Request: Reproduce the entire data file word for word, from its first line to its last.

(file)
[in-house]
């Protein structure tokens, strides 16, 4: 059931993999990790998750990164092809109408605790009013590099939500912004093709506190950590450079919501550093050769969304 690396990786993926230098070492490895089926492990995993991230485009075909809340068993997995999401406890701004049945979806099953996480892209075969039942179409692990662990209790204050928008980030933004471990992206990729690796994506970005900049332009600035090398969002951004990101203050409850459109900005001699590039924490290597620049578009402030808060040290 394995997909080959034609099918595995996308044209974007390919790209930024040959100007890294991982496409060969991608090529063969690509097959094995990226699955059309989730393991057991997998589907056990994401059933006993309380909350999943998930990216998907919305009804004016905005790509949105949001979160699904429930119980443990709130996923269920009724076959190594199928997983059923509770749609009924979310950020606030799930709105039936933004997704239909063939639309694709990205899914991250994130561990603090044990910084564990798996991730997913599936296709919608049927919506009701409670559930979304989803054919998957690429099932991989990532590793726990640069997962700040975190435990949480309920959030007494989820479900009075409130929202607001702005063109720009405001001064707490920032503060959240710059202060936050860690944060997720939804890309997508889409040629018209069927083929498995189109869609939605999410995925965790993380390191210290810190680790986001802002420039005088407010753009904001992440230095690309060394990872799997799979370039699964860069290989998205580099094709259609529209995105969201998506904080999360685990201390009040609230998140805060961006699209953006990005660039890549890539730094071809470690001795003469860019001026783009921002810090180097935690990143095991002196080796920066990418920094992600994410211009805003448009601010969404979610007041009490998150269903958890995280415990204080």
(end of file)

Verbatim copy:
[in-house]
């Protein structure tokens, strides 16, 4: 059931993999990790998750990164092809109408605790009013590099939500912004093709506190950590450079919501550093050769969304 690396990786993926230098070492490895089926492990995993991230485009075909809340068993997995999401406890701004049945979806099953996480892209075969039942179409692990662990209790204050928008980030933004471990992206990729690796994506970005900049332009600035090398969002951004990101203050409850459109900005001699590039924490290597620049578009402030808060040290 394995997909080959034609099918595995996308044209974007390919790209930024040959100007890294991982496409060969991608090529063969690509097959094995990226699955059309989730393991057991997998589907056990994401059933006993309380909350999943998930990216998907919305009804004016905005790509949105949001979160699904429930119980443990709130996923269920009724076959190594199928997983059923509770749609009924979310950020606030799930709105039936933004997704239909063939639309694709990205899914991250994130561990603090044990910084564990798996991730997913599936296709919608049927919506009701409670559930979304989803054919998957690429099932991989990532590793726990640069997962700040975190435990949480309920959030007494989820479900009075409130929202607001702005063109720009405001001064707490920032503060959240710059202060936050860690944060997720939804890309997508889409040629018209069927083929498995189109869609939605999410995925965790993380390191210290810190680790986001802002420039005088407010753009904001992440230095690309060394990872799997799979370039699964860069290989998205580099094709259609529209995105969201998506904080999360685990201390009040609230998140805060961006699209953006990005660039890549890539730094071809470690001795003469860019001026783009921002810090180097935690990143095991002196080796920066990418920094992600994410211009805003448009601010969404979610007041009490998150269903958890995280415990204080």